Letter from Nicholas Brown to his brothers, John, Joseph, and Moses, September 12, 1764, discussing various trading ventures, including the voyage of the Sally, which had sailed from Newport a day or two before. In the letter, Nicholas proposed planting a story in the local press about the depressed "state of the Rum Trade upon the Coast of Ginea" in hopes of discouraging other Rhode Island merchants from dispatching ships for Africa. If the ruse was tried, it did not work: more than two dozen Rhode Island ships cleared for West Africa in 1764.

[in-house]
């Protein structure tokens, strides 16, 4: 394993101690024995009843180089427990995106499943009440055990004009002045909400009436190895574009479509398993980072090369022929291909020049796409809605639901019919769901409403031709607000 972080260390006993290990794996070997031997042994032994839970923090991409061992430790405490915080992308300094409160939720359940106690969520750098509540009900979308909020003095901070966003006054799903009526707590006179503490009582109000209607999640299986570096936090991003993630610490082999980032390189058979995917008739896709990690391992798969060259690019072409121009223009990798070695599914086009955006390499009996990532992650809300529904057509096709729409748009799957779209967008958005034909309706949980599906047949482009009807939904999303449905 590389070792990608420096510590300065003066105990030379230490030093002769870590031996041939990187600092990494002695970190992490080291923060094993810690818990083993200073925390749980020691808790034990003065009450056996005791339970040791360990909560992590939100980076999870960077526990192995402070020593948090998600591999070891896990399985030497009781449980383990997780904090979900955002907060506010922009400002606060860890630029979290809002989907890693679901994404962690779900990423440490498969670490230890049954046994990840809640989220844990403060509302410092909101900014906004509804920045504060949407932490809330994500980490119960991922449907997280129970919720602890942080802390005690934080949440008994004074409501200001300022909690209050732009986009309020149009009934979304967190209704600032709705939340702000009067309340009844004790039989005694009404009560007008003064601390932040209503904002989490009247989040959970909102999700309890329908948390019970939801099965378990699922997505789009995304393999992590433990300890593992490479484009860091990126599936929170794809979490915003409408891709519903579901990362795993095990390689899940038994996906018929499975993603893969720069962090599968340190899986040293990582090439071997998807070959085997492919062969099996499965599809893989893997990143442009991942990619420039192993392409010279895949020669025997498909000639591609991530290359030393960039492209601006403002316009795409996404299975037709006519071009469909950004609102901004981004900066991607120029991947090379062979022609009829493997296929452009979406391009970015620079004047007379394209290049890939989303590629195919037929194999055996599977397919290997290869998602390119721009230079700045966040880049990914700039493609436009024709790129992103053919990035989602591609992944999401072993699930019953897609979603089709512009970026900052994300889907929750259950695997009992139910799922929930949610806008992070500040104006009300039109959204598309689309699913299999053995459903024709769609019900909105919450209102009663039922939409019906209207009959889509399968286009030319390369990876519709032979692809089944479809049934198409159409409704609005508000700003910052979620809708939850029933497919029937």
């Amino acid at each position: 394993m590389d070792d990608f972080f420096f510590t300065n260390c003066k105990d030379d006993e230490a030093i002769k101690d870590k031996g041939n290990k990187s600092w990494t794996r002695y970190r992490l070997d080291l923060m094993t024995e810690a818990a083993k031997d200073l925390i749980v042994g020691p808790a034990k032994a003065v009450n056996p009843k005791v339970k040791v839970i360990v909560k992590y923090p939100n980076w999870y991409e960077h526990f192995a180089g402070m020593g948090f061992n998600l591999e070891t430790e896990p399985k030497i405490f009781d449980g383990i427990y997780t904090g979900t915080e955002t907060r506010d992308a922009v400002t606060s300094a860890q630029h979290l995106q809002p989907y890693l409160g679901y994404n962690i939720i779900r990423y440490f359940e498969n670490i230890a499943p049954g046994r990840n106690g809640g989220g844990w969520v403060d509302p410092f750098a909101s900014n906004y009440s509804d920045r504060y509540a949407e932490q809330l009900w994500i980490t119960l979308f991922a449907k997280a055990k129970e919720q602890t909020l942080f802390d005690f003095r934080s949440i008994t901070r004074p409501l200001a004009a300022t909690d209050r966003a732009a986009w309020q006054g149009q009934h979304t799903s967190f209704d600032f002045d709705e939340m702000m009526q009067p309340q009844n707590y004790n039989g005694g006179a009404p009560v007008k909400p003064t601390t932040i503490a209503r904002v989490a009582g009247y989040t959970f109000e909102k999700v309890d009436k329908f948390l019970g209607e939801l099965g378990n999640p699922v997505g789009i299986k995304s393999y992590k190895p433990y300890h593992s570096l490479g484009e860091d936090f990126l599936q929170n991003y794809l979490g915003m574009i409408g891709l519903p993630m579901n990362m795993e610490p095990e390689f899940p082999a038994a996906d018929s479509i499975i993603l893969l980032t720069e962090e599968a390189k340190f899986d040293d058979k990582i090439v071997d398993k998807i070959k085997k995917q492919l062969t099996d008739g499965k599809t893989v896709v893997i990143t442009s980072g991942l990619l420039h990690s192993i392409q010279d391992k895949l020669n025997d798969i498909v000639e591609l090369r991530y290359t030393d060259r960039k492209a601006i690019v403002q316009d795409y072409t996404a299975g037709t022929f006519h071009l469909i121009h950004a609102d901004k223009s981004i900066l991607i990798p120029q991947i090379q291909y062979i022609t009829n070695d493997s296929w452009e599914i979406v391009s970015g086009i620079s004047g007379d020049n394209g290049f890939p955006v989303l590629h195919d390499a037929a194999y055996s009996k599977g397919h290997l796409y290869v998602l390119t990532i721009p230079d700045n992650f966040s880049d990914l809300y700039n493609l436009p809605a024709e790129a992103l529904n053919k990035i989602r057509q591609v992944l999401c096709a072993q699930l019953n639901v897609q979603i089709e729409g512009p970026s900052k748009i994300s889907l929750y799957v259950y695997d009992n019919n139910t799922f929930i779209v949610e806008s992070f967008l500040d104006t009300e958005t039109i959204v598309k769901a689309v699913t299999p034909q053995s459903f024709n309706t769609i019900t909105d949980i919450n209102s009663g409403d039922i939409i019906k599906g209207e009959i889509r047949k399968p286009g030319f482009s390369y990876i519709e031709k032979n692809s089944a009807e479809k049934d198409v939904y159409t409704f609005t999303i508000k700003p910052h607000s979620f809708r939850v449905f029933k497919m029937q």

The Brown family's enterprises included a chandlery, where spermaceti, oil harvested from the headmatter of whales, was manufactured into bright-burning, smokeless candles. Labor demands in the chandlery fluctuated with the season, and the Brown's often relied on slaves to supplement the workforce of free laborers. Moses Brown's decision to manumit his slaves in 1773 disrupted this arrangement. In this contract, dated August 4, 1776, the four Brown brother agreed not to employ slaves at the works, except during peak periods, when necessary to get the stock out. In such cases, the four brothers agreed, Moses could supply his quota of additional workers with free rather than enslaved laborers.